Overview: Manipulating Epigenetic Mechanisms to Enhance Non-Viral Transgene Expression In the same way that words are neatly organized into the pages of books in a library, human DNA is condensed by histone proteins to form chromosomes in the nucleus. While this process allows human cells to maintain a large library of genetic information (~6 billion bases), it also prevents the expression of genes that are hidden deep within compacted chromosomes. Consequently, cells control gene expression with a family of epigenetic enzymes that make site-specific histone modifications that either release DNA to activate genes (i.e. enhancers) or tightly bind DNA to silence genes (i.e. repressors). Histones have also been shown to condense and silence foreign DNA (e.g. transgenes in episomes or plasmids), thereby limiting the efficacy of clinical gene therapy treatments and reducing recombinant protein yields in the biotechnology industry. The overall goal of this project is to use novel synthetic biology approaches that modify host epigenetic mechanisms to enhance non-viral transgene expression in mammalian cells. To achieve this goal, we will: 1. Use inhibitors to prevent transgene condensation and silencing by epigenetic repressors 2. Design and construct novel plasmids with binding sites that recruit epigenetic enhancers to activate transgenes 3. Use synthetic fusion proteins to artificially induce epigenetic activation of transgenes To the best of our knowledge, the effects of epigenetic enzymes on non-viral transgene expression have not been investigated. Our proposed research will fill this critical gap in the field. Intellectual Merit Epigenetic regulation of gene expression via site-specific histone modifications (i.e. the histone code) has recently emerged as a crucial factor in controlling cell differentiation, signaling pathways, etc. Based on our preliminary results, we hypothesize that specific histone modifications also inhibit the expression of foreign DNA, thereby limiting the efficacy of non-viral transgene expression. We will test this hypothesis by screening inhibitors of epigenetic enzymes (Objective 1) to reveal host regulatory mechanisms that repress transgene expression. Histones bound to plasmid DNA will also be isolated and characterized to determine key histone modifications that correlate with plasmid DNA sequences. We also hypothesize that host epigenetic mechanisms can be manipulated to activate and enhance transgene expression. To test this hypothesis, we will develop new synthetic biology strategies to enhance transgene expression. These include the development of new expression plasmids with binding sites that recruit transcription factors and other enzymes that modify histones to activate transgene expression (Objective 2), and the design of novel fusion proteins that bind plasmid DNA sequences and/or specific histone modifications to activate transgenes (Objective 3). Overall, this work will enhance our understanding of epigenetic regulatory mechanisms involved in responses to foreign DNA and provide several new synergistic strategies to enhance non-viral transgene expression. Objective 1: Identifying Epigenetic Inhibitors of Transgene Expression. A library of small molecule inhibitors (SMIs) of epigenetic repressor enzymes will be screened to identify epigenetic repressors that inhibit transgene (luciferase) expression. The effects of lead inhibitors on cell viability and intracellular transport will also be investigated. Objective 2: Designing Plasmids that Recruit Epigenetic Enhancers. The effects of commonly used plasmid sequences (e.g. viral or human promoters) on histone modifications will be determined. Novel expression plasmids containing DNA binding sites for epigenetic enhancer enzymes will also be screened to optimize transgene expression in mammalian cells. Objective 3: Development of Synthetic Fusion Proteins to Activate Transgenes. A DNA-binding motif from yeast (Gal4) will be fused to several activation-associated proteins. These proteins will then be delivered with plasmids containing a Gal4 binding site to enhance their expression. Broader Impacts Our work will advance the fields of gene therapy and recombinant protein production by providing at least three novel strategies to enhance the expression of therapeutic or commercially valuable transgenes in mammalian cells. These strategies may also be combined to synergistically enhance transgene expression even further. We will also conduct outreach activities aimed at exposing high school and college students to biotechnology and synthetic biology. We will also prepare genetic engineering experiments for high school students to perform at several different schools in Arizona and Pennsylvania through the Quanta Program.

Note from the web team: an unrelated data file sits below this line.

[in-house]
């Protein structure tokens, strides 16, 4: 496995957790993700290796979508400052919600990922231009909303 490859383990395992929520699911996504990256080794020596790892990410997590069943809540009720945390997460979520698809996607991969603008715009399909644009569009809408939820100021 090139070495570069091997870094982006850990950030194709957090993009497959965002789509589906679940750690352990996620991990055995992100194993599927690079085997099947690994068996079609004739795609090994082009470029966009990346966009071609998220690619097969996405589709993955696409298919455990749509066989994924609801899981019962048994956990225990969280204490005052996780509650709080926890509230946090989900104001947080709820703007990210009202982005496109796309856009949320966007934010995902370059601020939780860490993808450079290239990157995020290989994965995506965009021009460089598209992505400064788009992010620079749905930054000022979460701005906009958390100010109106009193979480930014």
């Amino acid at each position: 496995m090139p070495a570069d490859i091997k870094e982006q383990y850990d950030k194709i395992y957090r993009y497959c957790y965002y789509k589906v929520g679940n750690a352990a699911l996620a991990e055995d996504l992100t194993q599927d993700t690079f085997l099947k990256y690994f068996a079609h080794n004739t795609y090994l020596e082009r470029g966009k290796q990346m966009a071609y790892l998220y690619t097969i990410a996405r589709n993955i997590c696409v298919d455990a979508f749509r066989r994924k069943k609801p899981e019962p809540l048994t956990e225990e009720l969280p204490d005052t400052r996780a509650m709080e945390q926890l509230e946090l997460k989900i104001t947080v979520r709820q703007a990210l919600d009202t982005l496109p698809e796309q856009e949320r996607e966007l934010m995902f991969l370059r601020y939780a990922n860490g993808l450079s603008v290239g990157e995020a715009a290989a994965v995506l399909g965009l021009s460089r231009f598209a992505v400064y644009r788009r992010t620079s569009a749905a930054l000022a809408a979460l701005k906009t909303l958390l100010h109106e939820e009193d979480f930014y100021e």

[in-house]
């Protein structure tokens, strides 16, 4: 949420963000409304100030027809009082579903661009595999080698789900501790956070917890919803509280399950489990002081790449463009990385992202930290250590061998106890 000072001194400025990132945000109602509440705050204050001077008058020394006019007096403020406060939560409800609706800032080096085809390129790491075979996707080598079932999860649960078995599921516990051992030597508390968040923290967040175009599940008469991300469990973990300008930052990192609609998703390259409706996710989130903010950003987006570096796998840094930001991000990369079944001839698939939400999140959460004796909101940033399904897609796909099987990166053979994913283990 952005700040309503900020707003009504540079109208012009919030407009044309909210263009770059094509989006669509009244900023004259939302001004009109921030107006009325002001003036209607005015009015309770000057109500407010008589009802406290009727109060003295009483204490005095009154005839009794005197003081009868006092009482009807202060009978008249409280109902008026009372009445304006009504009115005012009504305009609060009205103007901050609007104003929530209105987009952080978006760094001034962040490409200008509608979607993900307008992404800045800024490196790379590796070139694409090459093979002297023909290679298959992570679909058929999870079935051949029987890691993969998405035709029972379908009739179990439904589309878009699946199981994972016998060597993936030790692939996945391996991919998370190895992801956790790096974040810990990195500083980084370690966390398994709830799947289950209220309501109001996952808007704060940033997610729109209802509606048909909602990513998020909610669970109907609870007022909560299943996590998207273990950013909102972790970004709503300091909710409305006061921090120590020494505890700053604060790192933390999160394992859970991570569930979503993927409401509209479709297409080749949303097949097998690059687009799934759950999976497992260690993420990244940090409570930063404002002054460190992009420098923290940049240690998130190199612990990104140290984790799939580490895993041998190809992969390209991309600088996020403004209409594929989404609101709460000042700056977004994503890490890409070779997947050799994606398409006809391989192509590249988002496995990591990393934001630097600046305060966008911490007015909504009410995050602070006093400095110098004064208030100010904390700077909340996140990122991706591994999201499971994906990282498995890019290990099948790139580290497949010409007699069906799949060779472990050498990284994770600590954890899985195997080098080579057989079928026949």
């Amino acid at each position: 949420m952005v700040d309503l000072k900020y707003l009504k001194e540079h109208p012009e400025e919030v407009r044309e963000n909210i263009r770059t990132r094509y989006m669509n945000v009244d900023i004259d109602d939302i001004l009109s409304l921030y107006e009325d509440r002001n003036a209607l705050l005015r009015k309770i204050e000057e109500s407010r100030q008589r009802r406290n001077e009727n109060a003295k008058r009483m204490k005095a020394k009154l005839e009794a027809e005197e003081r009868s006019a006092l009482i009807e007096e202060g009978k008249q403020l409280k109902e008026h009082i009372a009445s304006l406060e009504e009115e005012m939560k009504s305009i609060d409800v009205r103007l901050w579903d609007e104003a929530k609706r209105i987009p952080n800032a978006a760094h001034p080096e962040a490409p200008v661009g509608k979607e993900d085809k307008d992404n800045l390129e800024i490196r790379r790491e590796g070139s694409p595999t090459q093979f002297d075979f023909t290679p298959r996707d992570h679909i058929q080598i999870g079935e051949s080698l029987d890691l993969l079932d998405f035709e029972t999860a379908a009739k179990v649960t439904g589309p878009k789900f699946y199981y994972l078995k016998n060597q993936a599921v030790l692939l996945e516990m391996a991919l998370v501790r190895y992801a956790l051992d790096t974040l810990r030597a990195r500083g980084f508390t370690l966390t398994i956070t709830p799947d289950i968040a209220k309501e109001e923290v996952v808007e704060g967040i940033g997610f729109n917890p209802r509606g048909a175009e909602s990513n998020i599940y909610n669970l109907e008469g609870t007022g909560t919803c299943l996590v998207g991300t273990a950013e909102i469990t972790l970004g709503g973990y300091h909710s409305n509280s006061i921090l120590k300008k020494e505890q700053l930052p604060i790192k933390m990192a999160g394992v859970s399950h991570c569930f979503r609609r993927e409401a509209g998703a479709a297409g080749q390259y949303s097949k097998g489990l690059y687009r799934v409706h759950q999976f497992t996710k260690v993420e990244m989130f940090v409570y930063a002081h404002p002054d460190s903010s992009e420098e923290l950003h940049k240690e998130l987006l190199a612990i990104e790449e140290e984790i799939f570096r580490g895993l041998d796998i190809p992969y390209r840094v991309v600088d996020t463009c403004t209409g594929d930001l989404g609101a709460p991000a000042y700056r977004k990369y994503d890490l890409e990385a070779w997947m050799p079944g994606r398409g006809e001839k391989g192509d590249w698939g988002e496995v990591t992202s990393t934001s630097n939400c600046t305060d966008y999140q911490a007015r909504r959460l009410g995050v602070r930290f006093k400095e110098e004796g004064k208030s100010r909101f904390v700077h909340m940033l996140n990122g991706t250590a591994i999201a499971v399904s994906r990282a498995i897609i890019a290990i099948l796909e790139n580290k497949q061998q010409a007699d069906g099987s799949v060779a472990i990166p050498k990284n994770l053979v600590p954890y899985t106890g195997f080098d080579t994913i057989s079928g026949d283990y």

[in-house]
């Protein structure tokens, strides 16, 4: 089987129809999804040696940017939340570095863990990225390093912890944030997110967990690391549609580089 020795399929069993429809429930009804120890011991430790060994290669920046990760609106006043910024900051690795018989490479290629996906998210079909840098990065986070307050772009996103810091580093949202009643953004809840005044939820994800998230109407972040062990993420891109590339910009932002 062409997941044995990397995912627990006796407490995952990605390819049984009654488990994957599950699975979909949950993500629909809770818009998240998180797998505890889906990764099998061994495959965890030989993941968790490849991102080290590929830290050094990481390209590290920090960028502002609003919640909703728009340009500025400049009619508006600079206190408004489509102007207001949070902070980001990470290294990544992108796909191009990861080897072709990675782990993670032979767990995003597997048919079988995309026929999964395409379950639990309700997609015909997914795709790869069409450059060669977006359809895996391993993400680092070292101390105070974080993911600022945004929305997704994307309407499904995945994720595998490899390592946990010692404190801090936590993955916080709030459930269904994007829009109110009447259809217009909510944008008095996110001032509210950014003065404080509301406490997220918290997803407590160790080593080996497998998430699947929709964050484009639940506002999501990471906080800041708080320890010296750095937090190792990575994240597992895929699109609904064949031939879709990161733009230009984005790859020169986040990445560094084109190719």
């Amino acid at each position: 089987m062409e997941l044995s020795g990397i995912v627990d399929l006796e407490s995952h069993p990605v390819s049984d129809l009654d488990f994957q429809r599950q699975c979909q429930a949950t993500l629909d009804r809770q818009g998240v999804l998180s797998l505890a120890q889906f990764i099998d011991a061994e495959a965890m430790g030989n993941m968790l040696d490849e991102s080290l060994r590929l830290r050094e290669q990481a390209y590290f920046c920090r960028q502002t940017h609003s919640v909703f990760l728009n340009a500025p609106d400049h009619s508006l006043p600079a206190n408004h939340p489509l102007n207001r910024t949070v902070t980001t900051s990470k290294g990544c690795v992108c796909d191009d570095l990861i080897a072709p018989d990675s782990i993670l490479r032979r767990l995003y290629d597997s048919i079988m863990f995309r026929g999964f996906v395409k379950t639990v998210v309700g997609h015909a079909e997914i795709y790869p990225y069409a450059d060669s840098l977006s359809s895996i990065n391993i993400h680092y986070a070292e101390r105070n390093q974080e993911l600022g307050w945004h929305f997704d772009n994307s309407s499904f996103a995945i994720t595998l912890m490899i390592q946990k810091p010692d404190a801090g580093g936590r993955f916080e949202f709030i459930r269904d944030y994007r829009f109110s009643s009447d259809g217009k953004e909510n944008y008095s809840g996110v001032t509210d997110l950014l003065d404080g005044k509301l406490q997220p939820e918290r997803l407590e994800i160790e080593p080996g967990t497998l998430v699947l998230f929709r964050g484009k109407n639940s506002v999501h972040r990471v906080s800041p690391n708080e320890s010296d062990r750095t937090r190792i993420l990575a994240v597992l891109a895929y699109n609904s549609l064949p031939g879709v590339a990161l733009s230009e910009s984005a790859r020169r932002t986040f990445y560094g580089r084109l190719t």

|Effective start/end date||8/1/14 → 7/31/19|
- National Science Foundation (NSF): $426,386.00